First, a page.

Nitta Yoshisada casting the Sword into the Sea. 


(Vignette from the national -bank 

resistlessly on. Kamakura was attacked from three sides. The fight- 
ing was severe and bloody, but victory everywhere deserted the ban- 
ners of the traitors, and rested upon the pennons of the loyal. Nitta, 
after performing great feats of valor in person, finally set the city on 
fire, and in a few hours Kamakura was a waste of ashes. 

Just before the final destruction of the city, a noble named Ando, 
vassal of the house of Hojo, on seeing the ruin around him, the sol- 
diers slaughtered, and the palaces burned, remarking that for a hun- 
dred years no instance of a retainer dying for his lord had been 
known, resolved to commit hara-kiri. The wife of Nitta was his 
niece. Just as he was about to plunge his dirk into his body, a serv- 


ant handed him a letter from her, begging him to surrender. The old 
man indignantly exclaimed : " My niece is the daughter of a samurai 
house. Why did she make so shameless a request? And Nitta, her 
husband, is a samurai. Why did he allow her to do so ?" He then 
took the letter, wrapped it round his sword, which he plunged into 
his body, and died. A great number of vassals of Hojo did likewise. 

While Nitta was fighting at Kamakura, and thus overthrowing the 
Hojo power in the East, Ashikaga Takauji had drawn sword in Kioto, 
and with Kusunoki re-established the imperial rule in the West. The 
number of the doomed clan who were slain in battle, or who commit- 
ted hara-kiri, as defeated soldiers, in accordance with the code of honor 
already established, is set down at six thousand eight hundred. 

All over the empire the people rose up against their oppressors and 
massacred them. The Hojo domination, which had been paramount 
for nearly one hundred and fifty years, was utterly broken. 

From A.D. 1219 until 1333, the mikados at Kioto were: 

Jnntoku 1211-1231 

Chiukio (reigned four months) 1222 

Go-Horikawa. 1222-1232 

Shijo 1233-1242 

Go-Saga 1243-1246 

Go-Fukakusa 1247-1259 

Kam^yama 1260-1274 

Go-Uda 1275-1287 

Fushimi 1288-1298 

Go-Fushimi 1299-1301 

Go-Nijo 1302-1307 

Hanazono 1308-1318 

Go-Daigo 1319-1338 

From the establishment of Kamakura as military capital, the sho- 
guns were : 


Toritomo 1185-1199 

Yori-iy6 1201-1203 

San6tomo 1203-1219 


Yoritsune" 1220-1243 

Yoritsuga 1244-1251 


Mune-taka 1252-1265 

Kor^yasu 1266-1289 

Hisaakira 1289-1307 

Morikuni 1308-1333 


The Hojo have never been forgiven for their arbitrary treatment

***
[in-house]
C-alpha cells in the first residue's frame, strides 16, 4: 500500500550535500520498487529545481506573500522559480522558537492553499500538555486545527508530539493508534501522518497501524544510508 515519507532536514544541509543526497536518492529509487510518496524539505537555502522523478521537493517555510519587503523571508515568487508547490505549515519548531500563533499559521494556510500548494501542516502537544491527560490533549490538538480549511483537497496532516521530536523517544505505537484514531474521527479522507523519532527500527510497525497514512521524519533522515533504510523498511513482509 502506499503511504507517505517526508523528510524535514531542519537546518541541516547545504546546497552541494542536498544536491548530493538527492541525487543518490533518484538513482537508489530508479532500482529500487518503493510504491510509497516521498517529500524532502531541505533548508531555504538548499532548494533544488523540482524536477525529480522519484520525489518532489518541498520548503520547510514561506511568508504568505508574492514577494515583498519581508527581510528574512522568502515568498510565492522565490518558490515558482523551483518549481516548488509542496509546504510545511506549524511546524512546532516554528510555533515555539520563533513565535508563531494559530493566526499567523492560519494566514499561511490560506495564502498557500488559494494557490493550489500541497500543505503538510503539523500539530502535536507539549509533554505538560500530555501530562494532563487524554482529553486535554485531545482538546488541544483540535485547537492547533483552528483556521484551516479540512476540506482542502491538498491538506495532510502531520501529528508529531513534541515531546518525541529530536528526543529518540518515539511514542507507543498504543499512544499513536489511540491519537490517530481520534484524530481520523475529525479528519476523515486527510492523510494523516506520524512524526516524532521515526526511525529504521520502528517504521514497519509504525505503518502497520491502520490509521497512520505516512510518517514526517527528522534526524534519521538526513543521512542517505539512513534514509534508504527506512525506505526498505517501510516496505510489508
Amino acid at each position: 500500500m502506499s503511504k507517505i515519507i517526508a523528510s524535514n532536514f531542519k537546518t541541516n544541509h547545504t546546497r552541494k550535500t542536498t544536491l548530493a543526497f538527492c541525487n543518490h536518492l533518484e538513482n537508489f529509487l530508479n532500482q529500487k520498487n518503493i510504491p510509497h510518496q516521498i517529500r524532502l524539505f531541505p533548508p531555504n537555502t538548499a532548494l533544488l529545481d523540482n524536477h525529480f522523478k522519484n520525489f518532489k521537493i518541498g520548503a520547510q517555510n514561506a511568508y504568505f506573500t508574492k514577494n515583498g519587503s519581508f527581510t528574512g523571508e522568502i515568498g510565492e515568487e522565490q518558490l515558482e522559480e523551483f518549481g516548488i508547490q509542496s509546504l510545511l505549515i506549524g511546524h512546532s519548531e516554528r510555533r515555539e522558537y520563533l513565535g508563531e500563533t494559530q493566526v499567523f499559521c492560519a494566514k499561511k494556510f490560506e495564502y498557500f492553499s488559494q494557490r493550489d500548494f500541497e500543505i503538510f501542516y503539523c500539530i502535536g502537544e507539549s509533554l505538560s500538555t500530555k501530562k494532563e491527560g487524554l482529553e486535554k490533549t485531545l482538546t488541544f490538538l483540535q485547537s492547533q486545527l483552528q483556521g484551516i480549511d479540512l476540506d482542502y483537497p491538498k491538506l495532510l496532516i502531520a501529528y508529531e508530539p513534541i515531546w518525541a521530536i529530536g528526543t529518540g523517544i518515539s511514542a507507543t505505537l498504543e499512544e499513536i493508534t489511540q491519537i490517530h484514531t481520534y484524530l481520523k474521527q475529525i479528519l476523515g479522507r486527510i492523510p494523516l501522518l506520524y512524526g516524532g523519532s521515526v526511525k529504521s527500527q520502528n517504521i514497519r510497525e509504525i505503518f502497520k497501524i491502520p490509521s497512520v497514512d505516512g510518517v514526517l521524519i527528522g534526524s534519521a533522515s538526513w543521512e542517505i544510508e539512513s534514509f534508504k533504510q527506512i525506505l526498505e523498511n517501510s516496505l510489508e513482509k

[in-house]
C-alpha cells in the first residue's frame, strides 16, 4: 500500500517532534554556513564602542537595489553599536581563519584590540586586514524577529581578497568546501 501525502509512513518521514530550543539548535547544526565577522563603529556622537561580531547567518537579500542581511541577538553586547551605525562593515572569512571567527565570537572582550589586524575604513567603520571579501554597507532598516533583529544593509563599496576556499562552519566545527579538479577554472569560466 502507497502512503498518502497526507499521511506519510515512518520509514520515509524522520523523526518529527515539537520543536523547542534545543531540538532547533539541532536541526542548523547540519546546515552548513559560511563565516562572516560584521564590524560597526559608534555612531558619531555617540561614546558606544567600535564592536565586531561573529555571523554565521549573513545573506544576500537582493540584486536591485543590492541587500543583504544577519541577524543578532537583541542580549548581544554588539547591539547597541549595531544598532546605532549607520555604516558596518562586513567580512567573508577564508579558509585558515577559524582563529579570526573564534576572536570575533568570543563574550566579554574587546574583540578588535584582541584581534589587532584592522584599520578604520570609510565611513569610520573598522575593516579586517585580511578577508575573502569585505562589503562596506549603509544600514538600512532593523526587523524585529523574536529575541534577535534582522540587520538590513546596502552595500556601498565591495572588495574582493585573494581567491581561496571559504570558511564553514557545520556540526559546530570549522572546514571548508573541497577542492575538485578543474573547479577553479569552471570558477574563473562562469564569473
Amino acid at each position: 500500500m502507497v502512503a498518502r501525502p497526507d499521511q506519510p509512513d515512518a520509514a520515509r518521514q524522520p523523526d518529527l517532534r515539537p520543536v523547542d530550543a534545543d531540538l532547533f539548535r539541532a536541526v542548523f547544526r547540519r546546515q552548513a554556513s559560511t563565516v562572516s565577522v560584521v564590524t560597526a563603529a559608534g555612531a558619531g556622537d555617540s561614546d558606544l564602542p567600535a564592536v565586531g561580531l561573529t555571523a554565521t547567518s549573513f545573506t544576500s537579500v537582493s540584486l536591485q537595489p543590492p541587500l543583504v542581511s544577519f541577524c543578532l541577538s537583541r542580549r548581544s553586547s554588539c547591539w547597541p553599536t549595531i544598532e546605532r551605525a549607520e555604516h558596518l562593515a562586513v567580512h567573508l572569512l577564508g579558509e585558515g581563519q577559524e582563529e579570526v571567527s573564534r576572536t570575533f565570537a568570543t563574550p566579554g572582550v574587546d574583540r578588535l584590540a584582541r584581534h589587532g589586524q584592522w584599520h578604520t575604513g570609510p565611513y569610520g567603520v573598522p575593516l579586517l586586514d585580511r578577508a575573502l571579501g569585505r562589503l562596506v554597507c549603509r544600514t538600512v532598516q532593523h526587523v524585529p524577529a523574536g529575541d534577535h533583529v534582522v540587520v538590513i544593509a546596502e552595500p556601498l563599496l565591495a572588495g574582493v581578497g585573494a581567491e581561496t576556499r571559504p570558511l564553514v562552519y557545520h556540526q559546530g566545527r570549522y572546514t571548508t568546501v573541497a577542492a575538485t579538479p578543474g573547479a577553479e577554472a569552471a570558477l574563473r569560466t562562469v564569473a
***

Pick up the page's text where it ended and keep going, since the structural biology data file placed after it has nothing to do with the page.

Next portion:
of the mikados. The author of the Nikon Guai Shi terms them 
" serpents, fiends, beasts," etc. To this day, historian, dramatist, novel- 
ist, and story-teller delight to load them with vilest obloquy. Even 
the peasants keep alive the memory of the past. One of the most 
voracious and destructive insects is still called the " Hojo bug." A 
great annual ceremony of extermination of these pests keeps alive the 
hated recollection of their human namesakes. The memory of the 
wrongs suffered by the imperial family goaded on the soldiers in the 
revolution of 1868, who wreaked their vengeance on the Tokugawas, 
as successors of the Hojo. In fighting to abolish forever the hated 
usurpation of six hundred years, and to restore the mikado to his an- 
cient rightful and supreme authority, they remembered well the deeds 
of the Hojo, which the Nikon Guai Ski so eloquently told. In 1873, 
envoys sent out from the imperial court in Tokio, proceeded to the 
island of Sado, and solemnly removing the remains of the banished 
emperor, who had died of a broken heart, buried them, with due pomp, 
in the sacred soil of Yamato, where sleep so many of the dead mikados. 

I have given a picture of the Hojo rule and rulers, which is but the 
reflection of the Japanese popular sentiment, and the opinion of na- 
tive scholars. There is, however, another side to the story. It must 
be conceded that the Hojo were able rulers, and kept order and peace 
in the empire for over a century. They encouraged literature, and 
the cultivation of the arts and sciences. During their period, the re- 
sources of the country were developed, and some branches of useful 
handicraft and fine arts were brought to a perfection never since sur- 
passed. To this time belong the famous image-carver, sculptor, and